Startup Boards for CXO’s Series: Post 6 of 11
Depending on your situation, your first board meeting might actually be your second board meeting because in a prior post I strongly encouraged CEOs to be just as thorough in interviewing and onboarding a new board member as they would an executive hire. Part of that onboarding includes having them attend a board meeting in a trial run. If you’re not in that situation, if you’re basically onboarding yourself, then there are a few things you can do to accelerate your impact. It’s especially critical to get up to speed quickly as a board member because you don’t meet every week. Your board might only meet a few times a year and you can’t take the time to “learn the ropes.” You have to hit the ground running and become a fully functioning and contributing board member right away.
The key to being able to have an impact in your first meeting (and every meeting after that!) is to be as fully prepared as possible. While you can’t know everything walking in the door for the first time, you can know a few things really well. Here are my Top Six things to make sure you know or do before your first board meeting.
Understand the company’s financials. Probably the most important thing to know is the financial situation of the company. Foundry Group partner and long-time CEO Chris Moody has written some best practices for getting a board member up to speed and financial acumen is a key.
Make sure the new person is fully ramped on the financials before attending the first meeting as an official board member by walking them through the financials line-by-line. This isn’t just about reviewing the board deck in advance, but giving the new member an opportunity to ask dumb/basic questions before the first meeting.
It would be best to get the financials, and to go over the financials, and to be comfortable asking those dumb questions, with a knowledgeable person (ideally the CFO or CEO) before the first meeting, but if you’re unable to do that you can still catch up quickly. While a full course of “Startup Financials 101” would be enough material for a whole book, make sure you’re paying attention to cash burn, cash runway, understanding the cash flow dynamics of the business, revenue and/or bookings growth, and key customer adoption and retention metrics. Hopefully the company’s CEO and CFO are strong enough in their board presentation development that the most important things are easy to spot and understand.
Find a board buddy. I suggest that you find a “board buddy” in or before the first meeting and ask if someone will help you learn what’s going on and answer questions you might have and help teach you board member best practices from their perspective. Any existing board member could work for this, but try to pick someone who has been on a lot of boards over time like a VC so you can also get the benefit of that person’s longitudinal experience about the best and worst independent directors they’ve seen over time.
Learn the corporate structure and governance. You’ll also want to meet with the company’s corporate counsel (or CFO) to understand the legal structure and capitalization of the company. Which decisions require board approval? Which ones require shareholder approval? If the company gets acquired, how does the liquidation waterfall work? If you’re a first-time board member and haven’t gone to any formal training programs, make sure that you can spend some time with the company lawyer to get some training or materials on governance so that you understand the director’s fiduciary duties.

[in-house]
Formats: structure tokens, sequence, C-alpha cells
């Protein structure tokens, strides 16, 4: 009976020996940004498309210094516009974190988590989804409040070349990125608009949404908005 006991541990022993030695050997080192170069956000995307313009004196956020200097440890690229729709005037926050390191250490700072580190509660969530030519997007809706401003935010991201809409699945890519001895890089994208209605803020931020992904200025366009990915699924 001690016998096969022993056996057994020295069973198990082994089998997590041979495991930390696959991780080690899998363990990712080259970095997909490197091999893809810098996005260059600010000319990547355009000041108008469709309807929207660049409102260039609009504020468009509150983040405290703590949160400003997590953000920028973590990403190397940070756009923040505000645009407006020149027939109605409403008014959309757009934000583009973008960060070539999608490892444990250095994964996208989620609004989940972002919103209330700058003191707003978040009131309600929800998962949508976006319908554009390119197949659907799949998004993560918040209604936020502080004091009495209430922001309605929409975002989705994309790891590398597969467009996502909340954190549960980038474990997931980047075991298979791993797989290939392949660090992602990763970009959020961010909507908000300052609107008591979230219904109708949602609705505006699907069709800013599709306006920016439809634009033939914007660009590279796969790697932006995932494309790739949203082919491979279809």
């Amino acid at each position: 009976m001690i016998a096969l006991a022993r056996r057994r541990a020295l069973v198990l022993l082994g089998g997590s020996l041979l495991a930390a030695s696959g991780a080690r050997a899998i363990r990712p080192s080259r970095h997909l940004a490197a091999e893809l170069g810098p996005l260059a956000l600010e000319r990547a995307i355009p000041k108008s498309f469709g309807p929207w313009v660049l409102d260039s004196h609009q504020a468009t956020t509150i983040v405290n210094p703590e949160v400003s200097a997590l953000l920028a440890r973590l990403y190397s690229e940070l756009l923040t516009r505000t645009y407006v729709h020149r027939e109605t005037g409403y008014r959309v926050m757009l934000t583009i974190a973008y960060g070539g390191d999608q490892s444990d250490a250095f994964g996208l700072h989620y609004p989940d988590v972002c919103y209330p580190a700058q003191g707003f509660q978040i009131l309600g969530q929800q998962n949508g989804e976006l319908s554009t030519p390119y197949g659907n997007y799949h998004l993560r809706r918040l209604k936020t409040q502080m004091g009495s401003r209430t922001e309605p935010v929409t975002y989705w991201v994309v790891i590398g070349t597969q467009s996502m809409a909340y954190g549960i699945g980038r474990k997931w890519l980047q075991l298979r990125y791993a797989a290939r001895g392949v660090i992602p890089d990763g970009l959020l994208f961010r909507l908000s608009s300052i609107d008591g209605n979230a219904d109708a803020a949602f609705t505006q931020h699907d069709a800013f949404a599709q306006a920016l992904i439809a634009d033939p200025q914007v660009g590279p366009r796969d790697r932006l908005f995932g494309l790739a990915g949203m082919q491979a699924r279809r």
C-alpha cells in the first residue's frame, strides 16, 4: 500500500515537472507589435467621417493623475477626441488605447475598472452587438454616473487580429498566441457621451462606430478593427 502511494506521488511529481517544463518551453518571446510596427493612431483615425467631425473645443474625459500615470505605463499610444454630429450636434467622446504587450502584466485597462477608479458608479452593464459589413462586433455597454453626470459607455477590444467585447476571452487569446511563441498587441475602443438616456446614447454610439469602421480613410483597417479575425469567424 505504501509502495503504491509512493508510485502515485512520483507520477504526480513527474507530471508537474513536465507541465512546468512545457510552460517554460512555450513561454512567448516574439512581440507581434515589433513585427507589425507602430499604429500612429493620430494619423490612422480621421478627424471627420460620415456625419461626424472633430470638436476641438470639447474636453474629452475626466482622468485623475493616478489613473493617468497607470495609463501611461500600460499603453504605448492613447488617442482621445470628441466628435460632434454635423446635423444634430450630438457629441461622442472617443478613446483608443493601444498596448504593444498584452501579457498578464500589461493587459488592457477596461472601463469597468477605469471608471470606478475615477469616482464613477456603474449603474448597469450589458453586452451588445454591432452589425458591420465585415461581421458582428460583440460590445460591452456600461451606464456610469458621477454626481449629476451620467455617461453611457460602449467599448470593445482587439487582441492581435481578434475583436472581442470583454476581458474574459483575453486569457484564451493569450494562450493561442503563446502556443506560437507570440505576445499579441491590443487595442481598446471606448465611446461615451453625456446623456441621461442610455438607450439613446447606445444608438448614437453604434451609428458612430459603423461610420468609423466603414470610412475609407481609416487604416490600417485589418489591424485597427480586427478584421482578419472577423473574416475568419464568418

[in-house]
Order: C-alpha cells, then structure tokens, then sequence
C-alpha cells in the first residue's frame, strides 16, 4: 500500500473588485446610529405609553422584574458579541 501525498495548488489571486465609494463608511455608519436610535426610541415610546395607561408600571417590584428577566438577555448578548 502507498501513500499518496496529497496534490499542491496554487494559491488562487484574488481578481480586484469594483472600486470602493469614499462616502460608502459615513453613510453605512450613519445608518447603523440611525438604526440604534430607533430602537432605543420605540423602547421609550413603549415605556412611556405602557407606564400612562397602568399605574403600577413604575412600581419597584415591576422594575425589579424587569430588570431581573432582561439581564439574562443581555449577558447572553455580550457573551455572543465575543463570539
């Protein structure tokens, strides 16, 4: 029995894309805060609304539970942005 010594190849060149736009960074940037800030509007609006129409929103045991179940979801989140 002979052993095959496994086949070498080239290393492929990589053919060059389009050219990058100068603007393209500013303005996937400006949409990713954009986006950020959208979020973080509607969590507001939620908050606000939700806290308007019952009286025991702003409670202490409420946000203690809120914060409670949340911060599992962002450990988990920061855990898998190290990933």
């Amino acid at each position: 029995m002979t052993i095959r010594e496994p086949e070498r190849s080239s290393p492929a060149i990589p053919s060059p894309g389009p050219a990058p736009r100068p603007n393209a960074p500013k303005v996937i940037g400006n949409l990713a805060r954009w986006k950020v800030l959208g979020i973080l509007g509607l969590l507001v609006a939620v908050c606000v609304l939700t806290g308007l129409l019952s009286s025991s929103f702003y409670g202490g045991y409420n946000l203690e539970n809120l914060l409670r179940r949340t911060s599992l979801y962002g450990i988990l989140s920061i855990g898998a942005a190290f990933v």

Meet the team. Another thing you can do, if it didn’t happen already during the interview process, is ask if you can meet briefly with each board member or senior executive in the company, or at least the people the board has regular interaction with. By building personal relationships with the other directors and with the executives, you’ll be able to understand multiple perspectives on the company and you’ll be a more informed and better board member. Like all relationships, these take time to build and cultivate, and like all teams, sometimes the collective work and thinking of a board happens in smaller groups or 1:1 interactions between formal board meetings. You should also ask for any org charts, bios of executives and other directors, along with their contact information. Get copies of past board minutes and read those before your first meeting. At some point (it doesn’t have to be before the first meeting) ask if you can even spend a day or two at the company’s office wandering around, meeting other employees and sitting in on various meetings like an executive team meeting or an all-hands meeting (or remote equivalents).
Get to know their product.. Unless the product is something you already use and are familiar with, have the product leaders give you a detailed demo and tour of the product.
Schedule extra check-ins with the CEO. I recommend calendaring pre- and post-game meetings with the CEO around your first 2-3 board meetings. Even quick, 15- or 30-minute informal chats to make sure you’re fully briefed before your initial meetings and have a chance to get and give feedback afterwards can go a long way to making your first few meetings successful.
It would be great if every board orientation had a well thought-out process for bringing new board members up to speed quickly and before their first meeting, but the reality is that not all companies have this in place. If you find yourself in a situation where you have to onboard yourself, don’t despair! Get as prepared as possible before your first meeting and be proactive in reaching out to the company executives and legal team to meet with you and get the quick overview and training that you need to make an immediate impact.
-Matt Blumberg, May 18, 2021